Laundry day again. This time of year, outdoor lines are seeing a little less action, what with the frequent rains we have been  seeing , as well as the fewer hours of daylight to dry your clothes with out-of-doors. That means that the dryer in your laundry room is put through its paces once again. While most people realize that they have to clean the interior dryer vent after every load, what you might not realize is that you should also clean the vent tube that exhausts to the outside world at least every six months. Dryer vent fires are a serious threat and are linked to over 12,000 fires every year in the US. Those are pretty sobering statistics. If this is a revelation for you, then perhaps you should read on for some simple tips on how to clean your dryer vent. It will save you money and possibly even your life, so add it to the list of your seasonal maintenance tasks around the house.


Step One:

The first thing you should do is to unplug the dryer, be it electric or gas. If it is a gas dryer, it is also a good idea to shut off the gas as well.

Step Two:

Once the dryer has been unplugged, pull it away from the wall about one to two feet (~500cm). With a screwdriver, gently loosen the vent clamp at the back of the dryer and slide the vent off of the dryer.

Step Three:

You might want to put on gloves at this point, as now is when you will get dirty. With your hand, remove any lint from inside the dryer, as well as from inside the vent tube. If you are not partial to the dirty fingernails that will ensue, grab the shop vac and let it do the dirty work for you. With care, you can use it to suck the lint from both the dryer and the vent tube.

Step Four:

Once the dryer and vent tube have been cleaned of lint, reattach the tube to the dryer. Slide the clamp back in place, making sure to tighten it, before pushing your dryer back into place.

Step Five:

Head outside to the exterior vent cover. Carefully pull the cover off. If there is caulking surrounding it, scrape it away and discard the old caulking. Now you can gently pull the cover with attached foot-long tube out and proceed to remove any lint in the tube or hole. If your arm or vacuum aren’t sufficient to reach all the lint, a bent clothes hanger will do the trick. Once all the lint has been removed, slide the tube back into place.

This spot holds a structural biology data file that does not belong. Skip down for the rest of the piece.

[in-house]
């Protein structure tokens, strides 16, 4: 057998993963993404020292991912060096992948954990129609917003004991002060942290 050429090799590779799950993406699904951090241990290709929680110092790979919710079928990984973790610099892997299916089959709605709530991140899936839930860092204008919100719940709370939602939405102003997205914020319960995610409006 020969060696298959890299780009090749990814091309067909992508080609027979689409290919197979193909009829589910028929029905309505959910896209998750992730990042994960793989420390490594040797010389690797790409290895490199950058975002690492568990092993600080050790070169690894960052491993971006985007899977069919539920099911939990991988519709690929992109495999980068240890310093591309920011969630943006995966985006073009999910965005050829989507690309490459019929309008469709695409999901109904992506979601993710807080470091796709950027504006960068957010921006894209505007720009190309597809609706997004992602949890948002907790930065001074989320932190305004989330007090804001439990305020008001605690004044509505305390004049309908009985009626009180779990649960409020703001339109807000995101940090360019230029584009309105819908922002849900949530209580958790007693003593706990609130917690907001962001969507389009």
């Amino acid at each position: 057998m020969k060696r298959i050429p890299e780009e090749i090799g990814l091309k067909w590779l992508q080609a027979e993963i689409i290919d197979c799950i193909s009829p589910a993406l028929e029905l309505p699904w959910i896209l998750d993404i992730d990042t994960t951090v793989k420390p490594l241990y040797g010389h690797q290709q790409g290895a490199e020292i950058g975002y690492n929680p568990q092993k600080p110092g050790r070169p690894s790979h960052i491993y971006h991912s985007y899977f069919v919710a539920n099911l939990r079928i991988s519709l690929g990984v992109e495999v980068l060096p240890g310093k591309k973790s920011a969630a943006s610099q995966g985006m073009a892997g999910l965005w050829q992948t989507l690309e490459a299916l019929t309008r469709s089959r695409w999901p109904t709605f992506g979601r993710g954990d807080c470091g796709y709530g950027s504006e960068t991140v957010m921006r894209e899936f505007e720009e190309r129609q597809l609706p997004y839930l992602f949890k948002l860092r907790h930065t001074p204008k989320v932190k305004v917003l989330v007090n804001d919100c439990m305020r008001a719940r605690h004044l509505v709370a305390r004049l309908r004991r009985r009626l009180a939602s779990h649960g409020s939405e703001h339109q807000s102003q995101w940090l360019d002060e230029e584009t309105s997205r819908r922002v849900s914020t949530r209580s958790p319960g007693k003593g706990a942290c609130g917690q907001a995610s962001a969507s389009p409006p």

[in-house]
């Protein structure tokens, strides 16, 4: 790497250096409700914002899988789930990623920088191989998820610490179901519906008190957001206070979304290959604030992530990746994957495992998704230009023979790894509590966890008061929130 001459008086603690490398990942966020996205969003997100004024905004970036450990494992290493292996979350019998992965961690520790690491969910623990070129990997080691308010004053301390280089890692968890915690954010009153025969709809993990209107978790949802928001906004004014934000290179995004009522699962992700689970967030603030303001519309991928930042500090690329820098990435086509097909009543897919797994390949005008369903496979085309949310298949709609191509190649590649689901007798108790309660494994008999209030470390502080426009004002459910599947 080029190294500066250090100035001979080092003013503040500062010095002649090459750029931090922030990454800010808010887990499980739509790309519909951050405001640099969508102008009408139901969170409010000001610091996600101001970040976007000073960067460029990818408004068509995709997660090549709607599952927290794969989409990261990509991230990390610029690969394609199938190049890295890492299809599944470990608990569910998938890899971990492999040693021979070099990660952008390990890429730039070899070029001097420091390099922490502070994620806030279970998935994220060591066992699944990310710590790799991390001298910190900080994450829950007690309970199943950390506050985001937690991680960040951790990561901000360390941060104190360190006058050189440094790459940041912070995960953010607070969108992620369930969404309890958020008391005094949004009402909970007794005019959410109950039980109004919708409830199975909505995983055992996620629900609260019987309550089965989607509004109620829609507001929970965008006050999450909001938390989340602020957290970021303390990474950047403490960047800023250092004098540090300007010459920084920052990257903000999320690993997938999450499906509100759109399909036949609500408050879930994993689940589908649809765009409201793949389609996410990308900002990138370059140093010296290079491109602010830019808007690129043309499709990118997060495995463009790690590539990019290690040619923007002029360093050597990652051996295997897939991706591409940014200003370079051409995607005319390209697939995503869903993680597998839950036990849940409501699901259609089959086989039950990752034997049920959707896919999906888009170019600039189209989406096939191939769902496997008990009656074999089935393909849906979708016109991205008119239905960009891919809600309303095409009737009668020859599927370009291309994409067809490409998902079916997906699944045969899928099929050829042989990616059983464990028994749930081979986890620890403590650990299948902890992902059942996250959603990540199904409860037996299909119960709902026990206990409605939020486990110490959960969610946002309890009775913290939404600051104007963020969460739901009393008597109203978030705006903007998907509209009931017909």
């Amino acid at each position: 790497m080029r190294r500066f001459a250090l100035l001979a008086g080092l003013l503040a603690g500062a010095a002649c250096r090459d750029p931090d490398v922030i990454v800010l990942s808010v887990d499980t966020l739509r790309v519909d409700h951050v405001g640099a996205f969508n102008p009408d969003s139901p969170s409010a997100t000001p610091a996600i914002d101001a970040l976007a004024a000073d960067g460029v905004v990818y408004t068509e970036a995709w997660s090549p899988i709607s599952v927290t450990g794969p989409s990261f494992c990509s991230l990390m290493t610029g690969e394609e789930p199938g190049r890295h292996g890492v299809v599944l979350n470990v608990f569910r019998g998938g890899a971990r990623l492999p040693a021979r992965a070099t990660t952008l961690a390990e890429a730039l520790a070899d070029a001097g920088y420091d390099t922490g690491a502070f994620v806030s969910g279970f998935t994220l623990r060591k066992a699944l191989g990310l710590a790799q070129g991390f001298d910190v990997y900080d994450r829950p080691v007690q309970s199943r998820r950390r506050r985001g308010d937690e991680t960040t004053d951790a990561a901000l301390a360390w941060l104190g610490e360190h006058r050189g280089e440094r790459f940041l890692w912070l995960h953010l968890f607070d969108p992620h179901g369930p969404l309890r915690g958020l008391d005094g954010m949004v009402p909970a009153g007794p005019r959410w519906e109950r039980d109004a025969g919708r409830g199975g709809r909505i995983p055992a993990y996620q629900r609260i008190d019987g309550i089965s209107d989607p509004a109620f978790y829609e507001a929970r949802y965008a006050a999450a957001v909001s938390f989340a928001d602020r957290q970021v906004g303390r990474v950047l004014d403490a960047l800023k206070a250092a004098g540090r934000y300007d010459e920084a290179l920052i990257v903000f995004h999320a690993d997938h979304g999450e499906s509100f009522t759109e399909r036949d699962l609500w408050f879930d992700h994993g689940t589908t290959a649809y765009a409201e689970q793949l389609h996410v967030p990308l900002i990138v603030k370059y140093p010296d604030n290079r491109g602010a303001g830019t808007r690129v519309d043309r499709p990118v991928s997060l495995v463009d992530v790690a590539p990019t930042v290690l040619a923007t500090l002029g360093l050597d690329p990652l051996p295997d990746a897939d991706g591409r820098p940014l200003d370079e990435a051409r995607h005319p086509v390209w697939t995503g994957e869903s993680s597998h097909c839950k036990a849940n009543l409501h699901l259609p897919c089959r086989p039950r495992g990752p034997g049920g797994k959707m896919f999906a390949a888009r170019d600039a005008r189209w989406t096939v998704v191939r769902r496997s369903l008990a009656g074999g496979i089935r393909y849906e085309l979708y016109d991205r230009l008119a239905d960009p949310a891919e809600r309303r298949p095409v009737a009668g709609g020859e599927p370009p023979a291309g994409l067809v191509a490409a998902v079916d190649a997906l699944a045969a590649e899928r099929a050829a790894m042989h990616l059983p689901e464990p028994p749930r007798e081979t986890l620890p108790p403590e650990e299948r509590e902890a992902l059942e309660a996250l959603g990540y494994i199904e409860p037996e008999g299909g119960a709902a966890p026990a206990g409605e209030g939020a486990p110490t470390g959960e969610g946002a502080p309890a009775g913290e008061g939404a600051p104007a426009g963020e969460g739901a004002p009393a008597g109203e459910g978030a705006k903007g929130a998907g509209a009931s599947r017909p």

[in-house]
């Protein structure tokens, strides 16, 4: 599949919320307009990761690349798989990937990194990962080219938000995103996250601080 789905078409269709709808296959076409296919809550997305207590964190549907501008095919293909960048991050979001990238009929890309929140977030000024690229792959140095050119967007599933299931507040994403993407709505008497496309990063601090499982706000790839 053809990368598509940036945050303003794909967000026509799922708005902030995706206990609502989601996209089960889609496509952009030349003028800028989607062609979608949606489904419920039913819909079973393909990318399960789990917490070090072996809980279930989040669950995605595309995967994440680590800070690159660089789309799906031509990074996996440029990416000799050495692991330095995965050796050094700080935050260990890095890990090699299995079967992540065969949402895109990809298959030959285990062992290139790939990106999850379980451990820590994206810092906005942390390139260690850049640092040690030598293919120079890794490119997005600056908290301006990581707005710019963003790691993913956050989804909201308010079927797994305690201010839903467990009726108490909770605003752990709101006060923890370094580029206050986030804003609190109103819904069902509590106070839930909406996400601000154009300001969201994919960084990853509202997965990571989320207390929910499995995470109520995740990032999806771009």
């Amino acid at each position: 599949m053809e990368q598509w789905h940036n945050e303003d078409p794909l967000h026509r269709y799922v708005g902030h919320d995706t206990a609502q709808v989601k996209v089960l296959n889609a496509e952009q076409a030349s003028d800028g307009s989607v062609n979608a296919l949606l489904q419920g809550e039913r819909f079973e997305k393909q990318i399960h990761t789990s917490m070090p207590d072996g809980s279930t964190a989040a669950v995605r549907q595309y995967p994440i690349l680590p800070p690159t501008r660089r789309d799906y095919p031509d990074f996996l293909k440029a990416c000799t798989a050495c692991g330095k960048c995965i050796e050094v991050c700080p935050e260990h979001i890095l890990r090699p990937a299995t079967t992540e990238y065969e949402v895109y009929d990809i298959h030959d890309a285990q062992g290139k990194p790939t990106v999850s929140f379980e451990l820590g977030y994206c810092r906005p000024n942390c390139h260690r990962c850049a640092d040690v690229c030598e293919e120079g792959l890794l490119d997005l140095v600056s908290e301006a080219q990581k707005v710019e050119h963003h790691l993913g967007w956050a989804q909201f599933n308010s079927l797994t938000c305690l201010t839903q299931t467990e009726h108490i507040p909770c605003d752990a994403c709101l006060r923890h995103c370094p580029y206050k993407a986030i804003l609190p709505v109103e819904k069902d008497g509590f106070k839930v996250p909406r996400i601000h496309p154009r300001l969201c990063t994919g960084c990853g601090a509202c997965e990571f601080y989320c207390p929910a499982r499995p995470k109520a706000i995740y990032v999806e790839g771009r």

Step Six:

Turn the gas back on and plug your dryer in. Run the dryer for a few minutes to make sure that there are no further obstructions and air flow is back to normal. Now grab your dirty clothes and get laundering!

One last thing, before I let you get to the task at hand. While you are in the laundry room, look at the actual vent tube that is installed. If you see a ridged plastic or foil tube, then perhaps you might want to consider replacing it. If you have a straight rigid metal vent tube, then good for you! Rigid tubes have less bends and pockets for lint to collect in. They are also less prone to getting crushed, which also reduces air flow in your dryer. Never fear though, if after reading this seasonal tip, you are feeling a little inadequate in the DIY department. Knowledge is half the battle. The other half is knowing when to call in a professional. They do it for a living and you can be glad to know that you will be saving money regardless. A clean dryer uses less energy to dry your clothes, in a shorter time period.

Hey,  that means I just saved you some time too! All in a days work in your neighbourhood.